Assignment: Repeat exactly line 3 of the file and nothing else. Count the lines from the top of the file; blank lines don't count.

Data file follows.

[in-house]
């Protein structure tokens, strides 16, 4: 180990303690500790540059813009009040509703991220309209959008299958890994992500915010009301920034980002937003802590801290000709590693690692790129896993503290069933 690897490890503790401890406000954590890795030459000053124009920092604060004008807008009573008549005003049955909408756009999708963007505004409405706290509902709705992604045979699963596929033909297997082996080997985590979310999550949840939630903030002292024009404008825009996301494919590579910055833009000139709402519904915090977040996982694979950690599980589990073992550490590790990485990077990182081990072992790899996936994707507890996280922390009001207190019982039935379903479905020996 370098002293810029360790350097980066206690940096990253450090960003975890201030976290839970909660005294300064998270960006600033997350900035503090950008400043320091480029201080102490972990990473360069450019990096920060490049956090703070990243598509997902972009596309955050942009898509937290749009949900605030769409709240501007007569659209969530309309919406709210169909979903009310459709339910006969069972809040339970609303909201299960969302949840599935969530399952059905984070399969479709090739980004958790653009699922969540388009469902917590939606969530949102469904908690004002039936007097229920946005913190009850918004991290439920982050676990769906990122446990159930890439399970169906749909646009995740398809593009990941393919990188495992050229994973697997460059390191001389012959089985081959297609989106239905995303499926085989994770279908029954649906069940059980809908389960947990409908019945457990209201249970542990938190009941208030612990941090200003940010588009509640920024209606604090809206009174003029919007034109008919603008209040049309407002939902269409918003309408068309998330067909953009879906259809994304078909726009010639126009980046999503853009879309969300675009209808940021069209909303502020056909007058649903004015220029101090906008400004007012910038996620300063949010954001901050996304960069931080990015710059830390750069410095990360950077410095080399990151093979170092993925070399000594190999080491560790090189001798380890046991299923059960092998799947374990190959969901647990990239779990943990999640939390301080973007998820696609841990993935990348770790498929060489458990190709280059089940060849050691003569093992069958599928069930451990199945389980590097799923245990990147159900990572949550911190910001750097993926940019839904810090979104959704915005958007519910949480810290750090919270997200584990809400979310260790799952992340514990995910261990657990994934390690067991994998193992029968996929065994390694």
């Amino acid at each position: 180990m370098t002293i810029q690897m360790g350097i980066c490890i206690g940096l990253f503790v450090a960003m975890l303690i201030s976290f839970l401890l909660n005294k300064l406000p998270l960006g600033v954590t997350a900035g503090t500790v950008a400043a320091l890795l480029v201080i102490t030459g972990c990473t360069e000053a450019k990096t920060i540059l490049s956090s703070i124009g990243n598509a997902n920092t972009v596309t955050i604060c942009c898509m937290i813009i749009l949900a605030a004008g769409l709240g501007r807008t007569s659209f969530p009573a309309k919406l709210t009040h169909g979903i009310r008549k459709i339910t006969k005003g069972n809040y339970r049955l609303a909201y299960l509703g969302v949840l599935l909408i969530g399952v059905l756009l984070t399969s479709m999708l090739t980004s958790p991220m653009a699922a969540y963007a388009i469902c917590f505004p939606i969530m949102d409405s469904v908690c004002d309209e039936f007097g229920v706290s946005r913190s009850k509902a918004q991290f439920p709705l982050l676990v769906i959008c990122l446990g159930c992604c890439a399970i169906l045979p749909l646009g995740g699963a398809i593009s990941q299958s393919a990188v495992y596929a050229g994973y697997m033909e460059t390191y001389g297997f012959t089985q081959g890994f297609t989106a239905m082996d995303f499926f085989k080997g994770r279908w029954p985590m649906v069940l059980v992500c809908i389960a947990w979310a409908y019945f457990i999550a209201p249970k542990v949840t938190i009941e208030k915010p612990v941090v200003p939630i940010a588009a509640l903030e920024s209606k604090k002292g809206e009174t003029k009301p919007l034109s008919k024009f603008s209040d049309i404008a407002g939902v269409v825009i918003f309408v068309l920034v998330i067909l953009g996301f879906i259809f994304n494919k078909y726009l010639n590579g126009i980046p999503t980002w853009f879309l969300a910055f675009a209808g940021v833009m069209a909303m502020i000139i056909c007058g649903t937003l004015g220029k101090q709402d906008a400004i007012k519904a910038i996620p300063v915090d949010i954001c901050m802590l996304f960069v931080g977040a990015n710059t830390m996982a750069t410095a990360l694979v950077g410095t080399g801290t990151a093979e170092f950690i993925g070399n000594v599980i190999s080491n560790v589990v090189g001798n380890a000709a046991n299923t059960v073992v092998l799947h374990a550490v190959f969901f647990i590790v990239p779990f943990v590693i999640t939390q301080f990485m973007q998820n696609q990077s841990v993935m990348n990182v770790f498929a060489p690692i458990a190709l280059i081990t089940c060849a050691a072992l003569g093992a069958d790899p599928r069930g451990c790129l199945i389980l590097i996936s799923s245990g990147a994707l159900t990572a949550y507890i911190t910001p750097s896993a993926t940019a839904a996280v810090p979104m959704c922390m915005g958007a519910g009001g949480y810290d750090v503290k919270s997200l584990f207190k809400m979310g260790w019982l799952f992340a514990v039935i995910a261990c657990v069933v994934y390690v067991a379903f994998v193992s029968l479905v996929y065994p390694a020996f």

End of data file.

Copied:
């Amino acid at each position: 180990m370098t002293i810029q690897m360790g350097i980066c490890i206690g940096l990253f503790v450090a960003m975890l303690i201030s976290f839970l401890l909660n005294k300064l406000p998270l960006g600033v954590t997350a900035g503090t500790v950008a400043a320091l890795l480029v201080i102490t030459g972990c990473t360069e000053a450019k990096t920060i540059l490049s956090s703070i124009g990243n598509a997902n920092t972009v596309t955050i604060c942009c898509m937290i813009i749009l949900a605030a004008g769409l709240g501007r807008t007569s659209f969530p009573a309309k919406l709210t009040h169909g979903i009310r008549k459709i339910t006969k005003g069972n809040y339970r049955l609303a909201y299960l509703g969302v949840l599935l909408i969530g399952v059905l756009l984070t399969s479709m999708l090739t980004s958790p991220m653009a699922a969540y963007a388009i469902c917590f505004p939606i969530m949102d409405s469904v908690c004002d309209e039936f007097g229920v706290s946005r913190s009850k509902a918004q991290f439920p709705l982050l676990v769906i959008c990122l446990g159930c992604c890439a399970i169906l045979p749909l646009g995740g699963a398809i593009s990941q299958s393919a990188v495992y596929a050229g994973y697997m033909e460059t390191y001389g297997f012959t089985q081959g890994f297609t989106a239905m082996d995303f499926f085989k080997g994770r279908w029954p985590m649906v069940l059980v992500c809908i389960a947990w979310a409908y019945f457990i999550a209201p249970k542990v949840t938190i009941e208030k915010p612990v941090v200003p939630i940010a588009a509640l903030e920024s209606k604090k002292g809206e009174t003029k009301p919007l034109s008919k024009f603008s209040d049309i404008a407002g939902v269409v825009i918003f309408v068309l920034v998330i067909l953009g996301f879906i259809f994304n494919k078909y726009l010639n590579g126009i980046p999503t980002w853009f879309l969300a910055f675009a209808g940021v833009m069209a909303m502020i000139i056909c007058g649903t937003l004015g220029k101090q709402d906008a400004i007012k519904a910038i996620p300063v915090d949010i954001c901050m802590l996304f960069v931080g977040a990015n710059t830390m996982a750069t410095a990360l694979v950077g410095t080399g801290t990151a093979e170092f950690i993925g070399n000594v599980i190999s080491n560790v589990v090189g001798n380890a000709a046991n299923t059960v073992v092998l799947h374990a550490v190959f969901f647990i590790v990239p779990f943990v590693i999640t939390q301080f990485m973007q998820n696609q990077s841990v993935m990348n990182v770790f498929a060489p690692i458990a190709l280059i081990t089940c060849a050691a072992l003569g093992a069958d790899p599928r069930g451990c790129l199945i389980l590097i996936s799923s245990g990147a994707l159900t990572a949550y507890i911190t910001p750097s896993a993926t940019a839904a996280v810090p979104m959704c922390m915005g958007a519910g009001g949480y810290d750090v503290k919270s997200l584990f207190k809400m979310g260790w019982l799952f992340a514990v039935i995910a261990c657990v069933v994934y390690v067991a379903f994998v193992s029968l479905v996929y065994p390694a020996f």